Tuesday, December 28, 2010

Fill your hand, you son of a bitch!

I saw the new release of True Grit on Sunday. I've been anticipating this movie since I saw the preview for it this summer. The 1969 version with John Wayne, Glen Campbell, and Kim Darby is one of my favorite movies. If it's not the favorite, it's at least in my top five. The movie is memorable for many things: John Wayne's only Oscar, Kim Darby's breakout role (although it never flourished after that), and early performances by Dennis Hopper as Moon and Robert Duvall as Ned Pepper. The movie also featured uncredited performances by Wilford Brimley and Jay Silverheels.

I wasn't sure what to expect from the remake, but it's a Coen brothers movie, which is always a good sign. It also features Jeff Bridges, the Dude (or El Duderino if you're not into the whole brevity thing) as Rooster Cogburn. I'm a big Jeff Bridges fan and he did a great job in the role. I wasn't too sure about Matt Damon as LaBoeuf, but he was good in the role. The LeBoeuf character in the new version is the biggest departure from the 1969 version.

The biggest uncertainty was about Mattie Ross. Kim Darby gained a great deal of recognition for her acting in that role. Although 24 at the time, her small size and slender frame made her pass well enough for a 14-year old girl. That fact that she was an adult herself, contributed to her ability to portray Mattie's precociousness when dealing with, and getting the best of, her elders. Hailee Steinfeld, who is actually 14, plays Mattie in the new version. She is brilliant. She has put her stamp on the role.

The Coen brothers' remake is said to have followed the novel by Charles Portis more closely than the original. I'm eager to read the book to see for myself—but it's not available for the Nook yet! There are noticeable differences between the two versions, but it's endearing, too, to see how much alike they are in many respects. Much of the more memorable dialogue in the 1969 version is repeated in the 2010 version, which means either that the Coen brothers kept it from Marguerite Robert's 1969 screenplay or that the dialogue comes from the book. In either case, any remake would be the poorer without the climactic exchange between Rooster Cogburn and "Lucky" Ned Pepper as well as other lines and exchanges between the characters.

One interesting homage in the movie is the hymn "Leaning on the Everlasting Arms". The tune plays at times through the movie and the hymn is sung by Iris Dement during the ending credits. The only other western that Jeff Bridges has done, as far as I know, is Wild Bill, where "Leaning on the Everlasting Arms" is also sung at the movie's end (with the chorus variation "Leaning on Jesus").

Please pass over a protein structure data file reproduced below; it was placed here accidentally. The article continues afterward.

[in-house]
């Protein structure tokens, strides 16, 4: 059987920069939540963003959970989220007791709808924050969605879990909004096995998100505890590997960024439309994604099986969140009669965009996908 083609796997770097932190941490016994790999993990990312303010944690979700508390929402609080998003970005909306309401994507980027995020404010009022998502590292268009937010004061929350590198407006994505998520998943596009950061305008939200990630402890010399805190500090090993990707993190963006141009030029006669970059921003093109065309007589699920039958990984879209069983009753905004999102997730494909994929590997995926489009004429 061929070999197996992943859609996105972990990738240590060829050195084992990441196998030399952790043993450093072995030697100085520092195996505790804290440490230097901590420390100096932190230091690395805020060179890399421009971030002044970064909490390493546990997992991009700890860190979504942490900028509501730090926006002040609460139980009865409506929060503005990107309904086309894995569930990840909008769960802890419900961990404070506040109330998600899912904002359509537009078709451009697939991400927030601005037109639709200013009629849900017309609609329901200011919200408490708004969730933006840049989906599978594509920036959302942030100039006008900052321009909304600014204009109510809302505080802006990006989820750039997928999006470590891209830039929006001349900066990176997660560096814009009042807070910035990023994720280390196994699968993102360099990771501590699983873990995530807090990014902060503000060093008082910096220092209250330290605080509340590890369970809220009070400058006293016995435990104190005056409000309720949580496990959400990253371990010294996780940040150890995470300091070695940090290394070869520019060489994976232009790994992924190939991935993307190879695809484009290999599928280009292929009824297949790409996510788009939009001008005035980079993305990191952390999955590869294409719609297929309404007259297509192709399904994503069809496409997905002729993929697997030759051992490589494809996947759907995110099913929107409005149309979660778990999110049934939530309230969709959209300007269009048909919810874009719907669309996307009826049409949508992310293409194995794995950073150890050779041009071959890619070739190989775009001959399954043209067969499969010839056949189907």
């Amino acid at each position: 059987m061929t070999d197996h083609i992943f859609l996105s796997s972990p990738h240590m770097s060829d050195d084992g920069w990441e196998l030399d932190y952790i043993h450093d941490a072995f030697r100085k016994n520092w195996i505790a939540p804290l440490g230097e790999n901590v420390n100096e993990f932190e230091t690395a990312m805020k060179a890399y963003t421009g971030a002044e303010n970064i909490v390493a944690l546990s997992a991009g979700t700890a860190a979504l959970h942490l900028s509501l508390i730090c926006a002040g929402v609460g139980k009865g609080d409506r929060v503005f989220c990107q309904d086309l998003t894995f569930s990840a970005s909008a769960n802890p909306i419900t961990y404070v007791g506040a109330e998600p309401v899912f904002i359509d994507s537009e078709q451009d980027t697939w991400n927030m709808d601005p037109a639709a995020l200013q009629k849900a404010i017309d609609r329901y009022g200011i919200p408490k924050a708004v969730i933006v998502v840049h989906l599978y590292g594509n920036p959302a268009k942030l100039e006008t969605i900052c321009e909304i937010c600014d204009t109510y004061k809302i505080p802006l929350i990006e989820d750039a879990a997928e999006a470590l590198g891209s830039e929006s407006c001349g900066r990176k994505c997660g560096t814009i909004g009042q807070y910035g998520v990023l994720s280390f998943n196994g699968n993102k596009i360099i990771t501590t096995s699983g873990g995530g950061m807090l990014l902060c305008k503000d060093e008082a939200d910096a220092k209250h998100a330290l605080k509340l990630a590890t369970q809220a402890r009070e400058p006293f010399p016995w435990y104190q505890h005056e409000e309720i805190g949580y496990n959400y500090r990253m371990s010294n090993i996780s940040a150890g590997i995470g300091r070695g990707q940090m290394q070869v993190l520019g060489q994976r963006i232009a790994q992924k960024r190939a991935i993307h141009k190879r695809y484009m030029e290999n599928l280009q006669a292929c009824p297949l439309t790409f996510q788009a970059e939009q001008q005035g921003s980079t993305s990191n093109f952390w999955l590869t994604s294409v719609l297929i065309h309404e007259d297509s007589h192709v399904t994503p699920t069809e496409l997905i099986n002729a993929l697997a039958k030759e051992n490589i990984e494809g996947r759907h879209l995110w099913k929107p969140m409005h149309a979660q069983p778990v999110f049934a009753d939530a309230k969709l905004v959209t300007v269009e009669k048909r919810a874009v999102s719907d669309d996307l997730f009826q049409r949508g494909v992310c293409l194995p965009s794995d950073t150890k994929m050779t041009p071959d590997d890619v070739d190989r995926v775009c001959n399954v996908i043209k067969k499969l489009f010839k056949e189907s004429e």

As I watched the movie, I unconsciously ticked off every favorite quote from the 1969 version that was retained, in some form, in the 2010 version, but not everything got in. Here are a few favorites that didn't make it:

Rooster Cogburn: By God. She reminds me of me.
LaBoeuf: Well, then we might just not get along.

Mattie Ross: I won't rest until Tom Chaney's barking in hell.

Mattie Ross: Those horses can't get away from Little Blackie - they're loaded down with fat men and iron.

Rooster Cogburn: When's the last time you saw Ned Pepper?
Emmett Quincy: I don't remember any Ned Pepper.
Rooster Cogburn: Short feisty fella, nervous and quick, got a messed-up lower lip.
Emmett Quincy: That don't bring nobody to mind. A funny lip?
Rooster Cogburn: Wasn't always like that, I shot him in it.
Emmett Quincy: In the lower lip? What was you aiming at?
Rooster Cogburn: His upper lip.

Tom Chaney: What are you doin'?
Mattie Ross: I'm getting some water so I can wash my hands.
Tom Chaney: A little smut won't hurt you.
Mattie Ross: That's true - or else you and your chums would surely be dead.

Rooster Cogburn: You can't serve papers on a rat, baby sister. You gotta kill him or let him be.

Mattie Ross: Why do you keep that one chamber empty?
Rooster Cogburn: So I won't shoot my foot off.

Mattie Ross: Do you know a Marshal Rooster Cogburn?
Col. G. Stonehill: Most people around here have heard of Rooster Cogburn and some people live to regret it. I would not be surprised to learn that he's a relative of yours.

LaBoeuf: I wouldn't count too much on bein' able to shade somebody I didn't know, fella.
Rooster Cogburn: I ain't never seen nobody from Texas I couldn't shade.

Rooster Cogburn: LaBoeuf, you get cross ways of me and you'll think a thousand of brick have fell on you! You'll wish you was back at the Alamo with Travis!

Rooster Cogburn: Baby sister, I was born game and I intend to go out that way.

Rooster Cogburn: Any man who packs a big bore Sharps carbine could come in mighty handy, if we're attacked by buffalo... or elephants.

The new True Grit is a great film in its own right and I recommend it for any westerns fan or anyone looking for a good adventure film.


  1. I am looking forward to seeing this.

  2. I probably wouldn't have bothered with this as the original (and sequel) are two of my all time favs (and I'm not great JW fan), but your review means I'll bury my prejudices and give it a go when it's released in old blighty!